Food is a huge part of most family budgets. According to the Department Of Agriculture, in November of 2016 the average adult spent between $165 and $346 on groceries. Couples spent between $381 and $761 for the month, and families of four shelled out between $555 and $1,273. And this doesn’t even count eating out, or grabbing a morning coffee at Starbucks on the way to work! You can see that food is one of the largest expenses in a budget, rivaling the cost of a house payment in some areas.

Here are some thoughts I’ve shared previously on how to spend less on food expenses:

Set a dollar-amount limit on your groceries.
It might be hard to figure out an amount at first, but it needs to be enough so that you can eat all your meals at home for the whole week. That doesn’t mean you can’t occasionally spend extra to stock up on a fantastic food sale, but you need to have a goal to shoot for.

Buy groceries only once a week if at all possible.
The more times you step foot in the store, the more you’ll end up spending.

Pick one or two grocery stores in your area that seem to have the best price, and do your regular shopping there.
Make a list of the food items you buy most, grab a notepad and pencil, and visit all the grocery stores in your area.Write down what each store is charging for the items on your list. I got a few odd looks from other shoppers, but I really didn’t care.

Check your grocer’s sale ad before you shop.
Most stores have their weekly sales ad available online. I look at the ads for the two grocery stores I regularly use before heading out to get food. I try to plan our meals around the items that are on sale that week.

Make a list, and buy only what you originally planned to buy.
Impulse purchases add tremendously to your bill at the cash register.

Make sure your stomach is full when you go grocery-shopping.
When you’re hungry, you will be tempted to throw extra items into your shopping cart.

If possible, don’t take along the kids, unless you’re training them how to grocery-shop.
If they are going to be begging you to buy extra items, it’s better to keep them at home.

Lastly, eat at home instead of going out to a restaurant, grabbing drive-thru food, or having pizza delivered! You’ll be amazed at how much you can save on the food bill.

Seasonal Cereal


During a recent visit to my favorite Aldi store, I noticed this addition to the cereal section: “Creamy Wheat”. I did a double take, as I had never seen a store-brand version of Cream Of Wheat before. The look-alike cereal was about half the cost of the name-brand version, $1.99 instead of $3.79. Considering the difference in price, it was too good to pass up.

Creamy Wheat went home with me, and we put it to the test. It didn’t taste any different than the Cream Of Wheat that was already in my cupboard. Kudos to Aldi stores for making a great hot cereal for such a reasonable price! Hopefully shoppers will buy enough of this cereal to persuade Aldi to keep it in stock all year long.

Trying Out Aldi’s Grocery Store

2016-06-21 shopping cart at Aldi


Several days ago I decided it was the perfect time to introduce the granddaughter to grocery-shopping, and in particular, shopping at Aldi’s. The goal was to teach her the following:

1, decide how much money we have to work with

2, write down a list of what foods we need, and

3, make it through the grocery store buying only what is on the list.

So we wrote down a list of food we needed and set ourselves a limit of $50. Okay, so I realize $50 isn’t an entire week’s supply of food, but I didn’t want to overwhelm her. The principle is the same.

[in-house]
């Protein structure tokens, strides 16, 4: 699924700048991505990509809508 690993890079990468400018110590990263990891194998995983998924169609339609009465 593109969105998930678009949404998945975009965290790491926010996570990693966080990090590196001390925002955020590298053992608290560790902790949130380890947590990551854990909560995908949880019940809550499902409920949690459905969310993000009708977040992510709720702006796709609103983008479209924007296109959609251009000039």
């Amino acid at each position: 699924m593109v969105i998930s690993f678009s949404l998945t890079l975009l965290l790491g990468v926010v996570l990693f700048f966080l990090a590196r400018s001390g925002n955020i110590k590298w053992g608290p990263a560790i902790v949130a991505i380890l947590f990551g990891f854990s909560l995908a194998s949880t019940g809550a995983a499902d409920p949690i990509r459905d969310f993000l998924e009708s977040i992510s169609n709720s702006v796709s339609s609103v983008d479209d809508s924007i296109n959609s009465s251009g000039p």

We drove to Aldi’s and I showed her how to put a quarter in the slot of the shopping cart, and pointed out to her that there was not a single loose cart in the parking lot, since people have to return the cart to get their quarter back.

2016-06-21 putting quarter in shopping cart

Once inside, the granddaughter commented, “This store is really small!” Yes it is small, because it carries only the basics.

2016-06-21 entering Aldi

We went down the four rows, grabbing only the items on our list, and jotting down the price that was listed on the shelf edge. Milk was a bargain – $1.49 a gallon, as were the eggs – just $.49 a dozen!

2016-06-21 eggs on sale at Aldi

Just before checkout, she rounded off each item on the list to the nearest dollar, and said we had enough money. Then I showed her how to quickly put everything on the conveyor belt so the cashier could get everything scanned. The total came out to $36.28.

If you’ve never tried out an Aldi’s store, give it a visit, and see what a difference it can make in your budget.

Missed my earlier blog posts on grocery-shopping? Click on the links below to read them:

Weird Encounter At The Grocery Store

grocery store aisle

Ever had a weird encounter at the grocery store? This morning I was at the grocer’s early to avoid the crowds. I was making my way down the canned goods aisle, and there was only one other person there, a slender woman in a cotton dress coming toward me. I smiled at her and she frowned. As her cart passed mine, her left arm shot out right behind my head. My first impression was that she was in a hurry to grab something off the shelf I was passing. But no, her cart never stopped. What the heck is she doing, I wondered. It’s almost as if she was pretending to punch me. How odd.

Several aisles later, our paths crossed again. This time it was the row with flour, sugar, and baking supplies. I was looking at the muffin mixes when she passed. She said, you little bitch, and kept going. That stopped me in my tracks. I hadn’t taken anyone’s desired parking slot, cut in front of anyone to get in the front door, taken the last “10 for $10” item on the shelf, or rammed anyone’s shopping cart. I briefly considered asking her what I had done to elicit such treatment, but thought better of it.

Maybe her husband just left her, or she lost her job, or a friend betrayed her. Or maybe she has a mental condition that causes her to misinterpret facial expressions. Maybe I look identical to someone who’s hurt her. So she lashed out, and I happened to be the unlucky recipient. There was no point in striking back at her. Striking back just makes people even more angry. What the lady needed was the love and peace of Jesus, but she didn’t seem to be in a frame of mind to consider it. How sad.